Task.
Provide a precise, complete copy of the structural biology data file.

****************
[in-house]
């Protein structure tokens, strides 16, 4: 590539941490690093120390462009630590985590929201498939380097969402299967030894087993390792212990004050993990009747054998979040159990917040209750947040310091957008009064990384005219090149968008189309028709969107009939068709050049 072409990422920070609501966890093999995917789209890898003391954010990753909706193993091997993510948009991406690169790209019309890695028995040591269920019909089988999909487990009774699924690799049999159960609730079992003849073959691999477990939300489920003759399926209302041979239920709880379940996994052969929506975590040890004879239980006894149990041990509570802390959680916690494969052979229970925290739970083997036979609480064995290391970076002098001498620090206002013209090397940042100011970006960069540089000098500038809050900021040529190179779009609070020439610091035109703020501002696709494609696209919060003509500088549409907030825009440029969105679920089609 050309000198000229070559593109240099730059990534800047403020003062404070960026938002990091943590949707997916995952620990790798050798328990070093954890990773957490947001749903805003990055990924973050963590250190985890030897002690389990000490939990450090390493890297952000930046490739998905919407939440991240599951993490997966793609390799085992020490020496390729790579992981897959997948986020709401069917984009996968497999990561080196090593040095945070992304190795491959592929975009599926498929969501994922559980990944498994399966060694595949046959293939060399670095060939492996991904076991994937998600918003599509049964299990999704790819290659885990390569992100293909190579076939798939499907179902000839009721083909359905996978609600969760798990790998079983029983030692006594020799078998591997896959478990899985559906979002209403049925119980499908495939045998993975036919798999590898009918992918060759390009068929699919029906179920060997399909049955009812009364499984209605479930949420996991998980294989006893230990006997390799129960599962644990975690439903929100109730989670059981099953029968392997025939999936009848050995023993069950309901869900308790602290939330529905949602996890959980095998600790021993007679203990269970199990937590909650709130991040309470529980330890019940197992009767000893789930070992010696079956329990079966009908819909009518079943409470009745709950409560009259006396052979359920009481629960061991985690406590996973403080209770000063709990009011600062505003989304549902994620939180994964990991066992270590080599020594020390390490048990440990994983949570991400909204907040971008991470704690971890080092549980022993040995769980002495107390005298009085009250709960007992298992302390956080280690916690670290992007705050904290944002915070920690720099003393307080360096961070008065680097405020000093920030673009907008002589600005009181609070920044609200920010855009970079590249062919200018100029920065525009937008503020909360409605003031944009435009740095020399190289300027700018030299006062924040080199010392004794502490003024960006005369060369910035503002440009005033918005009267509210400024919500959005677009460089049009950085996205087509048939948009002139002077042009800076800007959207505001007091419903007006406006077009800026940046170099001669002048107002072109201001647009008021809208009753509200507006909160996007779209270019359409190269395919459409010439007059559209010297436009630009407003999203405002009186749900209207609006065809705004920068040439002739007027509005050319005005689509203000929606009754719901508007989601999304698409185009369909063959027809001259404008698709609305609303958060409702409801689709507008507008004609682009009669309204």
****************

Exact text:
[in-house]
């Protein structure tokens, strides 16, 4: 590539941490690093120390462009630590985590929201498939380097969402299967030894087993390792212990004050993990009747054998979040159990917040209750947040310091957008009064990384005219090149968008189309028709969107009939068709050049 072409990422920070609501966890093999995917789209890898003391954010990753909706193993091997993510948009991406690169790209019309890695028995040591269920019909089988999909487990009774699924690799049999159960609730079992003849073959691999477990939300489920003759399926209302041979239920709880379940996994052969929506975590040890004879239980006894149990041990509570802390959680916690494969052979229970925290739970083997036979609480064995290391970076002098001498620090206002013209090397940042100011970006960069540089000098500038809050900021040529190179779009609070020439610091035109703020501002696709494609696209919060003509500088549409907030825009440029969105679920089609 050309000198000229070559593109240099730059990534800047403020003062404070960026938002990091943590949707997916995952620990790798050798328990070093954890990773957490947001749903805003990055990924973050963590250190985890030897002690389990000490939990450090390493890297952000930046490739998905919407939440991240599951993490997966793609390799085992020490020496390729790579992981897959997948986020709401069917984009996968497999990561080196090593040095945070992304190795491959592929975009599926498929969501994922559980990944498994399966060694595949046959293939060399670095060939492996991904076991994937998600918003599509049964299990999704790819290659885990390569992100293909190579076939798939499907179902000839009721083909359905996978609600969760798990790998079983029983030692006594020799078998591997896959478990899985559906979002209403049925119980499908495939045998993975036919798999590898009918992918060759390009068929699919029906179920060997399909049955009812009364499984209605479930949420996991998980294989006893230990006997390799129960599962644990975690439903929100109730989670059981099953029968392997025939999936009848050995023993069950309901869900308790602290939330529905949602996890959980095998600790021993007679203990269970199990937590909650709130991040309470529980330890019940197992009767000893789930070992010696079956329990079966009908819909009518079943409470009745709950409560009259006396052979359920009481629960061991985690406590996973403080209770000063709990009011600062505003989304549902994620939180994964990991066992270590080599020594020390390490048990440990994983949570991400909204907040971008991470704690971890080092549980022993040995769980002495107390005298009085009250709960007992298992302390956080280690916690670290992007705050904290944002915070920690720099003393307080360096961070008065680097405020000093920030673009907008002589600005009181609070920044609200920010855009970079590249062919200018100029920065525009937008503020909360409605003031944009435009740095020399190289300027700018030299006062924040080199010392004794502490003024960006005369060369910035503002440009005033918005009267509210400024919500959005677009460089049009950085996205087509048939948009002139002077042009800076800007959207505001007091419903007006406006077009800026940046170099001669002048107002072109201001647009008021809208009753509200507006909160996007779209270019359409190269395919459409010439007059559209010297436009630009407003999203405002009186749900209207609006065809705004920068040439002739007027509005050319005005689509203000929606009754719901508007989601999304698409185009369909063959027809001259404008698709609305609303958060409702409801689709507008507008004609682009009669309204």